Today, however, as I ran across a snail colony, I didn’t receive an epiphany as much as a prompt to share it.

You see, given the choice of the entire animal kingdom, wanting to be a snail falls somewhere between ant and earthworm — who wants an existence of sliding across the mud and slinking into a shell? Usually, when kindergarten class polls are taken, eagle, wolf and T-rex are all safe bets to be drafted ahead of gastropods.

Yet, how many theoretical average Joes decline a local mountain bike race or trail run because they feel like a blob — a snail — racing up Berry Creek alongside coyotes, wolves and white-tailed deer?

If that is you, hear this.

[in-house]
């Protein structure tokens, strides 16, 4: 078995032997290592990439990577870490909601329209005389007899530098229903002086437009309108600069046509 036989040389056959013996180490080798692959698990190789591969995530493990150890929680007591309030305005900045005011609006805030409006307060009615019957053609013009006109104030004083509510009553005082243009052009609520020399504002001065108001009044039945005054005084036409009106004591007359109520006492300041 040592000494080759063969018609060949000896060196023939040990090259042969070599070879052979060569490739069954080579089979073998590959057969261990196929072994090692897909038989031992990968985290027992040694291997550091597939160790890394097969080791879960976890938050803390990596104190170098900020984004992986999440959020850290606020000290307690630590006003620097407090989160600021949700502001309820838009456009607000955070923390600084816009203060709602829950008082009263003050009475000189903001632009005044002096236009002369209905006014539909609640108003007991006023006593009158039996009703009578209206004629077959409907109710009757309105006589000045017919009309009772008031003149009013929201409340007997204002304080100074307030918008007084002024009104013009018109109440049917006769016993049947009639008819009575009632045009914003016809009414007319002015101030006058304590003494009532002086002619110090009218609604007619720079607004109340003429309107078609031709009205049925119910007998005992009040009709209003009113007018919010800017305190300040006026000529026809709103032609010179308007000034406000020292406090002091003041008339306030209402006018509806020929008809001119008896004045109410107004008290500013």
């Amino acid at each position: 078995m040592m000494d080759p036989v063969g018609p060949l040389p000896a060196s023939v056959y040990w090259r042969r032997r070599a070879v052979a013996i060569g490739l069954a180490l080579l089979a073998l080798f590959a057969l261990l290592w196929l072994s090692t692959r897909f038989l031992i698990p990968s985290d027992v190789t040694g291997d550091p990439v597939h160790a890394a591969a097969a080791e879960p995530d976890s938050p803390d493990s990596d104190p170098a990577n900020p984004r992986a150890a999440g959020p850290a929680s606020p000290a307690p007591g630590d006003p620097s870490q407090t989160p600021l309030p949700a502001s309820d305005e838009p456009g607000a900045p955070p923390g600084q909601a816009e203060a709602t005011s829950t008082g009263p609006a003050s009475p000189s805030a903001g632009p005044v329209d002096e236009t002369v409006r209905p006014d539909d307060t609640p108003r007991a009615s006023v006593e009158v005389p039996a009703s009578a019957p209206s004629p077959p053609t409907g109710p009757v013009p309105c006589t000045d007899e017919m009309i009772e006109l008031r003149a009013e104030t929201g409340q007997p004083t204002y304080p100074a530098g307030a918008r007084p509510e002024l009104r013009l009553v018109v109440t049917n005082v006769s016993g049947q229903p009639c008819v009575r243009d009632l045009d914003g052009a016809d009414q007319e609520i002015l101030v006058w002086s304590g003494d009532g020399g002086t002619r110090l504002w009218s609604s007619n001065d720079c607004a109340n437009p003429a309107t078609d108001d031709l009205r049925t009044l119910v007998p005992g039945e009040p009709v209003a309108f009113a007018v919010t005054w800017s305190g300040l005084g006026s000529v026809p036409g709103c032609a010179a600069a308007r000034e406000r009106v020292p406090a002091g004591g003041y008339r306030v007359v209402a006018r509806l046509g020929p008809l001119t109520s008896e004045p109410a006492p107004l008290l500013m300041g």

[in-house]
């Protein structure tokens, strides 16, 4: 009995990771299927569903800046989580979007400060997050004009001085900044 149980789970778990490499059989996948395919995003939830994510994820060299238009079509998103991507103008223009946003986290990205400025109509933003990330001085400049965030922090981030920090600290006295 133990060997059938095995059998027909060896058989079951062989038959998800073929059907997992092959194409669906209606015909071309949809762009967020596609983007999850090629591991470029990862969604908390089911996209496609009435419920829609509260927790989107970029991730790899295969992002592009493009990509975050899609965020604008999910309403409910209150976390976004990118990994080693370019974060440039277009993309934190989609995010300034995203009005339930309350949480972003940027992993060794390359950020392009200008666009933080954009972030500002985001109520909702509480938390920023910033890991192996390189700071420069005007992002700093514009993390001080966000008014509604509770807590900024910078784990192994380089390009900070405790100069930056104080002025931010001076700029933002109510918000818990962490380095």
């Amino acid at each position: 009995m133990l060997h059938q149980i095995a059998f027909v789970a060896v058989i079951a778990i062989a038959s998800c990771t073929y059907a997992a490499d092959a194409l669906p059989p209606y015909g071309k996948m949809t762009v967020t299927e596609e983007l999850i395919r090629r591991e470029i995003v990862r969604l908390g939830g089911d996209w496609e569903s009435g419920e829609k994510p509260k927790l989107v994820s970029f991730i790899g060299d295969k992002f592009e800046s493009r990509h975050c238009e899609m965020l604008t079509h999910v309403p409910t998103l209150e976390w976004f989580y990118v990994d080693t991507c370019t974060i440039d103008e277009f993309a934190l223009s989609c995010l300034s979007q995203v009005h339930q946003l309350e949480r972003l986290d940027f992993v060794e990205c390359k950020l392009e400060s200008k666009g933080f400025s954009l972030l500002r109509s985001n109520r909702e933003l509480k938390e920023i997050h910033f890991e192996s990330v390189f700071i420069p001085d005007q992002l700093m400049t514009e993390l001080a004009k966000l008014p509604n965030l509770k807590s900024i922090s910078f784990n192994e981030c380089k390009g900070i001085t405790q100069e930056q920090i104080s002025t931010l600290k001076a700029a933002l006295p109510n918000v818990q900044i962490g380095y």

Covering and competing in sports all my life, I’ve seen athletes of all shapes and sizes do amazing things.

The litmus test for pitching in the majors isn’t whether your knuckles drag on the ground when you stand up. Just ask Chris Freud about Tim Lincecum. Playing quarterback doesn’t require a tall frame and huge hands — look at Doug Flutie — and tryouts for receiver aren’t open only to Randy Moss lookalikes — what about Jeff Campbell!? Being a runner doesn’t mean your calf veins have to be visible, though it’s probably an intimidation factor.

If you want to be a skier, you don’t have to drive up to the resort in a tricked-out Escalade. Just get there.

If you want to be a concert pianist, your parents don’t need perfect pitch and neither do you.  

Remember, King David didn’t look the part, and he did just fine.

If you love something — do it. Train ’til your hungry and eat ’til you’re full.

Don’t worry about where you live or what you look like. 

After all, even snails can live in Vail.

Published by rsederquist